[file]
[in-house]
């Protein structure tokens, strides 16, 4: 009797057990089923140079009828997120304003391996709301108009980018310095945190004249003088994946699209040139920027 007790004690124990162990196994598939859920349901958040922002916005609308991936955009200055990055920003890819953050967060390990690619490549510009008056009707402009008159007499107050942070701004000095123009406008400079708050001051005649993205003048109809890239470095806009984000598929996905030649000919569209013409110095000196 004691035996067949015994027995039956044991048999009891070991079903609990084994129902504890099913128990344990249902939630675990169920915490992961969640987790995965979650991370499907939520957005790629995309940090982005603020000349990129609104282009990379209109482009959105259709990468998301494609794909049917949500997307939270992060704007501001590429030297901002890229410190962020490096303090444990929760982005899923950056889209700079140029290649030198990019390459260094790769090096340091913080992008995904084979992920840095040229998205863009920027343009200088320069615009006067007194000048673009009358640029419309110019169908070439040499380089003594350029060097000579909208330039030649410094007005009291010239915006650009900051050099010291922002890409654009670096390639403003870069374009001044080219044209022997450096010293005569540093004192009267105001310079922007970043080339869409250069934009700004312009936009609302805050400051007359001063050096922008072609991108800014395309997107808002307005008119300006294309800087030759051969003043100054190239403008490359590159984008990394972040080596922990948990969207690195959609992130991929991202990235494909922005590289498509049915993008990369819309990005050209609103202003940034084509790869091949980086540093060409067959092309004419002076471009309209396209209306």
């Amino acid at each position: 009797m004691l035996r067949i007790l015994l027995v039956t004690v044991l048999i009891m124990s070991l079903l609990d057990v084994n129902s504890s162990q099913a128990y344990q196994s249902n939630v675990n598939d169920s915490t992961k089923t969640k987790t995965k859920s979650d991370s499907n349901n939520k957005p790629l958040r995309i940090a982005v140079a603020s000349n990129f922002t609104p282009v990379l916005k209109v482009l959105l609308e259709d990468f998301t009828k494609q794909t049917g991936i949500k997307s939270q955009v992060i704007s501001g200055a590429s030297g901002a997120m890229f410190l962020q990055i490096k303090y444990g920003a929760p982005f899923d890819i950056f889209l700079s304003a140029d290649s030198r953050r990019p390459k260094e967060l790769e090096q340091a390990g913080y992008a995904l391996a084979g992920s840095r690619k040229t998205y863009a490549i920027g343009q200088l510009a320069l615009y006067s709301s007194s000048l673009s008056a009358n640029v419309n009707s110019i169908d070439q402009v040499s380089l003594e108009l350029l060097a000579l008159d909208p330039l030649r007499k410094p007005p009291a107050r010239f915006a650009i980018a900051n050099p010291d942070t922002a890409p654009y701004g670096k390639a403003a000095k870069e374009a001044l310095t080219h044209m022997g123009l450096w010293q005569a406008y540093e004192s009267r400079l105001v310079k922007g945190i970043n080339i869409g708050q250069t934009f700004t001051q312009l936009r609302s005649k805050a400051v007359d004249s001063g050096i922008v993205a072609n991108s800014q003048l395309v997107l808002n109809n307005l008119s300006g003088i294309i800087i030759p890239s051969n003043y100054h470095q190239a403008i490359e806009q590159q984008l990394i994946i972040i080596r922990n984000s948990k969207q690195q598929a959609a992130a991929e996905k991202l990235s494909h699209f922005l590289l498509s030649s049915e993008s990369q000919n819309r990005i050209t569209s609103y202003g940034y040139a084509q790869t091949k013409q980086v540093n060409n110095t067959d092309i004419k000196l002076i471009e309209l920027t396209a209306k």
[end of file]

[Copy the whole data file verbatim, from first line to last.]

[in-house]
């Protein structure tokens, strides 16, 4: 009797057990089923140079009828997120304003391996709301108009980018310095945190004249003088994946699209040139920027 007790004690124990162990196994598939859920349901958040922002916005609308991936955009200055990055920003890819953050967060390990690619490549510009008056009707402009008159007499107050942070701004000095123009406008400079708050001051005649993205003048109809890239470095806009984000598929996905030649000919569209013409110095000196 004691035996067949015994027995039956044991048999009891070991079903609990084994129902504890099913128990344990249902939630675990169920915490992961969640987790995965979650991370499907939520957005790629995309940090982005603020000349990129609104282009990379209109482009959105259709990468998301494609794909049917949500997307939270992060704007501001590429030297901002890229410190962020490096303090444990929760982005899923950056889209700079140029290649030198990019390459260094790769090096340091913080992008995904084979992920840095040229998205863009920027343009200088320069615009006067007194000048673009009358640029419309110019169908070439040499380089003594350029060097000579909208330039030649410094007005009291010239915006650009900051050099010291922002890409654009670096390639403003870069374009001044080219044209022997450096010293005569540093004192009267105001310079922007970043080339869409250069934009700004312009936009609302805050400051007359001063050096922008072609991108800014395309997107808002307005008119300006294309800087030759051969003043100054190239403008490359590159984008990394972040080596922990948990969207690195959609992130991929991202990235494909922005590289498509049915993008990369819309990005050209609103202003940034084509790869091949980086540093060409067959092309004419002076471009309209396209209306």
């Amino acid at each position: 009797m004691l035996r067949i007790l015994l027995v039956t004690v044991l048999i009891m124990s070991l079903l609990d057990v084994n129902s504890s162990q099913a128990y344990q196994s249902n939630v675990n598939d169920s915490t992961k089923t969640k987790t995965k859920s979650d991370s499907n349901n939520k957005p790629l958040r995309i940090a982005v140079a603020s000349n990129f922002t609104p282009v990379l916005k209109v482009l959105l609308e259709d990468f998301t009828k494609q794909t049917g991936i949500k997307s939270q955009v992060i704007s501001g200055a590429s030297g901002a997120m890229f410190l962020q990055i490096k303090y444990g920003a929760p982005f899923d890819i950056f889209l700079s304003a140029d290649s030198r953050r990019p390459k260094e967060l790769e090096q340091a390990g913080y992008a995904l391996a084979g992920s840095r690619k040229t998205y863009a490549i920027g343009q200088l510009a320069l615009y006067s709301s007194s000048l673009s008056a009358n640029v419309n009707s110019i169908d070439q402009v040499s380089l003594e108009l350029l060097a000579l008159d909208p330039l030649r007499k410094p007005p009291a107050r010239f915006a650009i980018a900051n050099p010291d942070t922002a890409p654009y701004g670096k390639a403003a000095k870069e374009a001044l310095t080219h044209m022997g123009l450096w010293q005569a406008y540093e004192s009267r400079l105001v310079k922007g945190i970043n080339i869409g708050q250069t934009f700004t001051q312009l936009r609302s005649k805050a400051v007359d004249s001063g050096i922008v993205a072609n991108s800014q003048l395309v997107l808002n109809n307005l008119s300006g003088i294309i800087i030759p890239s051969n003043y100054h470095q190239a403008i490359e806009q590159q984008l990394i994946i972040i080596r922990n984000s948990k969207q690195q598929a959609a992130a991929e996905k991202l990235s494909h699209f922005l590289l498509s030649s049915e993008s990369q000919n819309r990005i050209t569209s609103y202003g940034y040139a084509q790869t091949k013409q980086v540093n060409n110095t067959d092309i004419k000196l002076i471009e309209l920027t396209a209306k």